Homeowner's associations taxability by: Rachelle Ann C. Baod
WITH THE ISSUANCE of Revenue Memorandum Circular No. (RMC) 9-2013, clarifying the taxability of association dues, membership fees and other assessments/charges collected by homeowners’ associations, many taxpayers were unfortunately perturbed on whether Republic Act No. (RA) 9904 (Magna Carta for Homeowners and Homeowners’ Associations) was blatantly disregarded and whether the previous related Bureau of Internal Revenue (BIR) rulings were revoked.
It is an elementary rule in administrative law that administrative rules and regulations are intended to carry out, not supplant or modify, the law.
The law cannot be amended by a mere regulation or in this case, a memorandum circular. In a Supreme Court (SC) decision, it was held that a regulation that is inconsistent with the statute is a mere nullity and cannot prevail.
Applying the above principle, an RMC, which is an administrative issuance, cannot repeal RA 9904. On the other hand, BIR rulings, also administrative issuances, may be revoked by an RMC.
Let us now take a closer look on the taxability or exemption of homeowners’ associations, considering the validity of RA 9904 and RMC 9-2013.
Pursuant to RA 9904, where the Local Government Units (LGUs) lack resources to provide for basic services, the associations shall endeavor to tap the means to provide for the same.
In recognition of the associations’ efforts to assist the LGUs in providing such basic services, association dues and income derived from rentals of their facilities shall be tax-exempt provided that such income and dues shall be used for the cleanliness, safety, security and other basic services needed by the members, including the maintenance of the facilities of their respective subdivisions or villages.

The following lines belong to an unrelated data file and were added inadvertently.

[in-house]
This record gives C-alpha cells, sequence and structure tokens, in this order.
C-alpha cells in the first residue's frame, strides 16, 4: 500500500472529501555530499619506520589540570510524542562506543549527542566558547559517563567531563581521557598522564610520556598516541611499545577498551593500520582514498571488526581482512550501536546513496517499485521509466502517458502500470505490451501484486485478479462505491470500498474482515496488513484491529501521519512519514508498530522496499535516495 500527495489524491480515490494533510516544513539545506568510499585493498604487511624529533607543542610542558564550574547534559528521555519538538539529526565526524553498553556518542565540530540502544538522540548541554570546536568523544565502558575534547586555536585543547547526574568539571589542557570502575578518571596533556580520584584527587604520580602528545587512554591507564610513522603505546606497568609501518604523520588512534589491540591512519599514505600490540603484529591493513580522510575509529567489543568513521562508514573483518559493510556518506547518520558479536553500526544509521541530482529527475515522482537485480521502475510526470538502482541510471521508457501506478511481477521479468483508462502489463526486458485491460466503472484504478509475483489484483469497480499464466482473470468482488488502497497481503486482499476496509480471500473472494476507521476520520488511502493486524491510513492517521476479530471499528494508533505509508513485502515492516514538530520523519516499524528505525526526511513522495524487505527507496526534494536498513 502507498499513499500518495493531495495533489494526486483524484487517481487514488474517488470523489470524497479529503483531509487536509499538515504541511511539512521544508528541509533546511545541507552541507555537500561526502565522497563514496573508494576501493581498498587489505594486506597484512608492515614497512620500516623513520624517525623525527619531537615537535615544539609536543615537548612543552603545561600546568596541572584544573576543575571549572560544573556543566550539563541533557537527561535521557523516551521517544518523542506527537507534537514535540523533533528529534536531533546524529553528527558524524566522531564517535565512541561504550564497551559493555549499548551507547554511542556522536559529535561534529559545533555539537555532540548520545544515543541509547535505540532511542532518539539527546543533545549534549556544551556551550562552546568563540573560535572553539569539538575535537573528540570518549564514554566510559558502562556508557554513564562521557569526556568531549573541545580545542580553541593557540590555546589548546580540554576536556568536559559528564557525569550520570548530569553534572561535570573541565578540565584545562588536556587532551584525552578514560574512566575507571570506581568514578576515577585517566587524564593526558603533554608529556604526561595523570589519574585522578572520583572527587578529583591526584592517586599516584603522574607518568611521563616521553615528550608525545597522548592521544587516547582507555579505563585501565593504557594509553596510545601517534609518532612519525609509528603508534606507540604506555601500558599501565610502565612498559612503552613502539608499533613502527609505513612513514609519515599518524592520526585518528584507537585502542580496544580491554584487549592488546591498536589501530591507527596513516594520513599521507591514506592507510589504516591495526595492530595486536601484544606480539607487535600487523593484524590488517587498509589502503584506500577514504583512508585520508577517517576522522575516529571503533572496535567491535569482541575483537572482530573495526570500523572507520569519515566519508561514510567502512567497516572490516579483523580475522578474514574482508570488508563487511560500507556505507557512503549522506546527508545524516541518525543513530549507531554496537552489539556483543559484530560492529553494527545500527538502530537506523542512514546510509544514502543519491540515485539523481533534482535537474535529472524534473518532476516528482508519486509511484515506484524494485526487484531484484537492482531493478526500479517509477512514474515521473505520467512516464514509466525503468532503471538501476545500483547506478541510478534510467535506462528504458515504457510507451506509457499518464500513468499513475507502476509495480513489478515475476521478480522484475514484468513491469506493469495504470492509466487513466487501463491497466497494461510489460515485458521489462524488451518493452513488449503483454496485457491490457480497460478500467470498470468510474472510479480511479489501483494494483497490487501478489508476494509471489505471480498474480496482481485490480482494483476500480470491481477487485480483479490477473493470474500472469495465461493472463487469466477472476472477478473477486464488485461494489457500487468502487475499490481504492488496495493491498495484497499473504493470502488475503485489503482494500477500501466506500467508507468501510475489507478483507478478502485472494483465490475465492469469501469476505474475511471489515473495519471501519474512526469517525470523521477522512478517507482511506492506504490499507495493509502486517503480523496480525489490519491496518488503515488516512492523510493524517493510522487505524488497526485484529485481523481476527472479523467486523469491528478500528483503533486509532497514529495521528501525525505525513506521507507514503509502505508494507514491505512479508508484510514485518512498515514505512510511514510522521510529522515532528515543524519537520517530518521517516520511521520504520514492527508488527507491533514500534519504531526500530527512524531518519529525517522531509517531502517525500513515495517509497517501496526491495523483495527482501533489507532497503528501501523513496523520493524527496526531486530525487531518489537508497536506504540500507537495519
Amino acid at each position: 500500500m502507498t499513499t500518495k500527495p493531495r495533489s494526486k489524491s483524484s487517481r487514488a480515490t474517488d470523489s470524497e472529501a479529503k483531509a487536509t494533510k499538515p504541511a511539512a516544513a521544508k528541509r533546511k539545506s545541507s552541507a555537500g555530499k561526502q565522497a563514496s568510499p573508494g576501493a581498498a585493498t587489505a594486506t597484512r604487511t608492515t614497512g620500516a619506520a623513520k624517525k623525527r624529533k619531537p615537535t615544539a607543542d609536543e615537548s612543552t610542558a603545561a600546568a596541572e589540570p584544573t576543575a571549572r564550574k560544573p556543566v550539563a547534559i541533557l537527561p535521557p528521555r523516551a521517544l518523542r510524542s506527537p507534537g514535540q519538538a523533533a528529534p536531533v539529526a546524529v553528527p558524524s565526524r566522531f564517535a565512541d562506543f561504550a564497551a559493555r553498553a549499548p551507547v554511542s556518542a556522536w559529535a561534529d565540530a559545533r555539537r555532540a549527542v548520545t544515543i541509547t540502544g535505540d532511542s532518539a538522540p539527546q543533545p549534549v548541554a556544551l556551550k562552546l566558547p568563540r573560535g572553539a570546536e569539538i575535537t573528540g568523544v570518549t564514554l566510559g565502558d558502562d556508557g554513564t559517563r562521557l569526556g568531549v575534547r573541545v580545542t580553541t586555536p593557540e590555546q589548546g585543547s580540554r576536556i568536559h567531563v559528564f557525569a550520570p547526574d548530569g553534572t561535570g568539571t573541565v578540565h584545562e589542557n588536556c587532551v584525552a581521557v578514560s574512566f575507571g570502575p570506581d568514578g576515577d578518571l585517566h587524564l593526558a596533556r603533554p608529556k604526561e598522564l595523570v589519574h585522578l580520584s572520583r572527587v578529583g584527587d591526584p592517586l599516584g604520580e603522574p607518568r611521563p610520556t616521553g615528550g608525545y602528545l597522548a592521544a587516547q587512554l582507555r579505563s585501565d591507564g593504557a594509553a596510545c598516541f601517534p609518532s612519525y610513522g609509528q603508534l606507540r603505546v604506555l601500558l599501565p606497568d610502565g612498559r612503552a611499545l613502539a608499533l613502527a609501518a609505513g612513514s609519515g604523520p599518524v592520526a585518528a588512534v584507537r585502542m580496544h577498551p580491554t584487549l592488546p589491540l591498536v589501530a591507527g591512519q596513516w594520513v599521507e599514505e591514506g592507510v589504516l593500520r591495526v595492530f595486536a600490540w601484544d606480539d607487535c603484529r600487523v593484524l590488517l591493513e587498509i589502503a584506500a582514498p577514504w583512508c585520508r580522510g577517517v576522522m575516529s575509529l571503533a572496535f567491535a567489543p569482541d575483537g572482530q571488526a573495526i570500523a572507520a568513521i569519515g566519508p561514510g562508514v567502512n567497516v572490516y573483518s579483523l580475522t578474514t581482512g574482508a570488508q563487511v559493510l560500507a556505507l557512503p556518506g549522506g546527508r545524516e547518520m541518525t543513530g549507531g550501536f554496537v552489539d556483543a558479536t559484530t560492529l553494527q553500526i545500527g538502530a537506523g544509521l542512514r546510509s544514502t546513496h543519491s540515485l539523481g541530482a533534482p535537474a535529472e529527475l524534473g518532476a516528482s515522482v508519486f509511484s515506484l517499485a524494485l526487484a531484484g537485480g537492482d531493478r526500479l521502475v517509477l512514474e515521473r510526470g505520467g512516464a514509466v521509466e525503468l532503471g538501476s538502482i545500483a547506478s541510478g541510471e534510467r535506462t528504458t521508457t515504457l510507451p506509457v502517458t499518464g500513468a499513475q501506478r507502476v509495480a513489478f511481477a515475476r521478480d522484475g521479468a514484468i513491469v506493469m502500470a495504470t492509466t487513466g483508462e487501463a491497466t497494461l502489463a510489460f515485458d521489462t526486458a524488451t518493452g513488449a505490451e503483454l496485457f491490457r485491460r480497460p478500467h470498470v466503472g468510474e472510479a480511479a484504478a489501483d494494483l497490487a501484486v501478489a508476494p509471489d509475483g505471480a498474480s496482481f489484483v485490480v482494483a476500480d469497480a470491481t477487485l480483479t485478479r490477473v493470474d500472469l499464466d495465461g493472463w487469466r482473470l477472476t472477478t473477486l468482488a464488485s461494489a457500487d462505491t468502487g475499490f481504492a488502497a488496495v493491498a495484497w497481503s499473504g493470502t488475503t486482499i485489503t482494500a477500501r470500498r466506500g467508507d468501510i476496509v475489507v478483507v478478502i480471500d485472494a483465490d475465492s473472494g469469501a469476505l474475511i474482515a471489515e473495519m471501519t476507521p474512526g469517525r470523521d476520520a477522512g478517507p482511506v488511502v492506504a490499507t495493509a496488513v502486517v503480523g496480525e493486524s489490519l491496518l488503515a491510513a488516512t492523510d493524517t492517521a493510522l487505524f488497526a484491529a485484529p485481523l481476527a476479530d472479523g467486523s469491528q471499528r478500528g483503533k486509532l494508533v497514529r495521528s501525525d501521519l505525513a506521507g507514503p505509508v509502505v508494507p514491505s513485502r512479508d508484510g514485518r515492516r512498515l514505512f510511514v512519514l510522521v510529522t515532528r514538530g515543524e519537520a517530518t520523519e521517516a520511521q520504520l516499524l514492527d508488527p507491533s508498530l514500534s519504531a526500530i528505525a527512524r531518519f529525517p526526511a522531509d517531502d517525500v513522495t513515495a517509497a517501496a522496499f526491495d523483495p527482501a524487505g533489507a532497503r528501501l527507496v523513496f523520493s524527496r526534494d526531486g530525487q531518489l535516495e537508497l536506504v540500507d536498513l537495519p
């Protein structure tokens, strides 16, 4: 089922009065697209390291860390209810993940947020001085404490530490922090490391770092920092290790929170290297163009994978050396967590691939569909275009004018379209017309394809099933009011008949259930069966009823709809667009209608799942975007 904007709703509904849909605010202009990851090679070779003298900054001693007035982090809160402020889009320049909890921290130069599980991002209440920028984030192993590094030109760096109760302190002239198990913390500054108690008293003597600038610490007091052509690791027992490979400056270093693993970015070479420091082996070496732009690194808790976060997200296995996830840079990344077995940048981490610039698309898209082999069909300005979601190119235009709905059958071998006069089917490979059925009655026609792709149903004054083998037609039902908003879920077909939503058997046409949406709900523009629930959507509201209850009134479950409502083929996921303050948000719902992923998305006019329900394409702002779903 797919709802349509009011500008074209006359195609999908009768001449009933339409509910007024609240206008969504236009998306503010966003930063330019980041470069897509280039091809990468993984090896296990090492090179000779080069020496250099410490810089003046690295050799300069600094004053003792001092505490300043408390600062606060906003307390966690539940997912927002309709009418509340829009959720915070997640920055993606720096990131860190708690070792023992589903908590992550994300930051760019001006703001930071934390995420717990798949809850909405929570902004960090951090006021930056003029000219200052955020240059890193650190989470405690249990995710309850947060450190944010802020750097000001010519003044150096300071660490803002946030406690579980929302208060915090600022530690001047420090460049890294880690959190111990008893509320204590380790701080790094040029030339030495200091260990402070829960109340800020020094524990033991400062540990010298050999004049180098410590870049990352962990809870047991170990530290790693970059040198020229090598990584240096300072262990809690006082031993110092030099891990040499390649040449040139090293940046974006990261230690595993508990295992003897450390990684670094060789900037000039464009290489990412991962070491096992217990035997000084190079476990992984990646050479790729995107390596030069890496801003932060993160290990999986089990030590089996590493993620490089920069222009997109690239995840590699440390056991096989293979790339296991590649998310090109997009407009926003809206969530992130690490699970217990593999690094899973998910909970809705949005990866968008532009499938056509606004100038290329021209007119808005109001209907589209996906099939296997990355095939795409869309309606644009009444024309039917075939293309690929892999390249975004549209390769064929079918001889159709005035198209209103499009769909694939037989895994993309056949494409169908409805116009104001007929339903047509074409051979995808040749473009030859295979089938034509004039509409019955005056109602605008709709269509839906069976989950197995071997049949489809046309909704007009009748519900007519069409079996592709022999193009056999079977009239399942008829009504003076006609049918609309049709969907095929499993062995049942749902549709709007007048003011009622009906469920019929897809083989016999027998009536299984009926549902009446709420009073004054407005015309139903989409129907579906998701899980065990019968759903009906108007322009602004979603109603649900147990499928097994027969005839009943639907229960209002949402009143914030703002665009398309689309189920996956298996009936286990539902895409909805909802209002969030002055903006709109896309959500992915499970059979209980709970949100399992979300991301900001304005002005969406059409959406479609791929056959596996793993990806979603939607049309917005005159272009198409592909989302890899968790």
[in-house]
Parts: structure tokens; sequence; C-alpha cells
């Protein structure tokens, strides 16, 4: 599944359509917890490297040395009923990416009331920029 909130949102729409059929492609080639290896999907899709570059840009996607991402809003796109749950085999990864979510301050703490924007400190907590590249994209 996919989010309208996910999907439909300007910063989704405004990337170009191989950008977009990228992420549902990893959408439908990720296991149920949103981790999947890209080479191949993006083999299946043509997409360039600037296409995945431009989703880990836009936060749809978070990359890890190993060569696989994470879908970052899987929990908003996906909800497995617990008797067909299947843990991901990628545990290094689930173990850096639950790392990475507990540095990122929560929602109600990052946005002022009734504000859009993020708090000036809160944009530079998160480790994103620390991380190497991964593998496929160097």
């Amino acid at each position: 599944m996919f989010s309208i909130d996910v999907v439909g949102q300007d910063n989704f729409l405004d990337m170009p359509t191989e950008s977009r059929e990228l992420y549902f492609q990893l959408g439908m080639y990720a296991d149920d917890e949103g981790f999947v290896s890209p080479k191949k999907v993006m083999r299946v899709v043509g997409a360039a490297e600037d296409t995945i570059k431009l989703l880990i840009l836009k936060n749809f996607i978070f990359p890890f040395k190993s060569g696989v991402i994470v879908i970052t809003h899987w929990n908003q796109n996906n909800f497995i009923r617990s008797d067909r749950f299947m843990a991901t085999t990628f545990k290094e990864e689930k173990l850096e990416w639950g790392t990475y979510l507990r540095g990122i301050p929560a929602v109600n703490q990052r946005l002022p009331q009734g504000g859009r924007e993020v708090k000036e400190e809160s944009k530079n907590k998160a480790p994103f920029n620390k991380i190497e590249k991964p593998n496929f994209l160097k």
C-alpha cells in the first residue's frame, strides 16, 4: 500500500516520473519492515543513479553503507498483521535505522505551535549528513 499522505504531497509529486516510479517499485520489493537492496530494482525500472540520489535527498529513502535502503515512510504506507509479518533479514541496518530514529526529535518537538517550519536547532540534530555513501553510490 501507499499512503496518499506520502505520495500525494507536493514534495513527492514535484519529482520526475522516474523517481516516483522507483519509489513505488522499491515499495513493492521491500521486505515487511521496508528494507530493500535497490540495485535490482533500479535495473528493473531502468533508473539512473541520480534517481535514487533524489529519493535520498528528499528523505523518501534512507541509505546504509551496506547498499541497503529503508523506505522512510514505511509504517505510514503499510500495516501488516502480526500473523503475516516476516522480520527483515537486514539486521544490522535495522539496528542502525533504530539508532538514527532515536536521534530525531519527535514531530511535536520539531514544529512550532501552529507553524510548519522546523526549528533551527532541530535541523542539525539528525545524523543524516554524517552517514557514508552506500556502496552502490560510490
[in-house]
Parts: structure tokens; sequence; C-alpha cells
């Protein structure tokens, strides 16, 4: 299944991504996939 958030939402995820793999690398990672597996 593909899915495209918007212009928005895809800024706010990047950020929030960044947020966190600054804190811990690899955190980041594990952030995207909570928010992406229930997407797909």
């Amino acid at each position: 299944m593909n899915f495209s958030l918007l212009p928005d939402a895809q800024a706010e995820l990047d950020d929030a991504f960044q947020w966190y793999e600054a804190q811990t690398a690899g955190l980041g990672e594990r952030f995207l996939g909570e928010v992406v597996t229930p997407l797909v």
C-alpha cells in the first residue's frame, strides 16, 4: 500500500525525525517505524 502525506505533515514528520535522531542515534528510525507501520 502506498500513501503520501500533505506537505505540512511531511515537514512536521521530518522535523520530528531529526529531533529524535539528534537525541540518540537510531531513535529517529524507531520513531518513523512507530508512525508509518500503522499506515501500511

On the other hand, the BIR recently issued RMC 9-2013 emphasizing that association dues, membership fees, and other assessments/charges collected by homeowners’ associations from its homeowner-members and other entities are subject to value-added tax (VAT)/percentage tax, income tax and consequently to expanded withholding taxes.
Nevertheless, said RMC still entitles an association to exemption provided certain conditions are satisfied.
It is important to take note of the significant points on the BIR’s bases for the imposition of taxes, hence, departing from specific provisions laid down under various BIR rulings while still seemingly upholding the exemption set forth under RA 9904.
Based on the previous rulings issued by the BIR, collection of association dues and other assessments/charges for condominium corporations and homeowners association is exempted from income tax because "it is merely held in trust to be used solely for administrative expenses in implementing its purpose and from which both could not realize any gain or profit."
However, the newly-issued RMC abandoned the previous interpretations and clarified that the amounts paid as dues or fees by homeowner-members of a homeowners’ association form part of the gross income of the latter because such constitute income payments or compensation for beneficial services it provides to its members and tenants, thus, subject to income tax and consequently, expanded withholding taxes, accordingly.
IN THE COURSE OF TRADE OR BUSINESS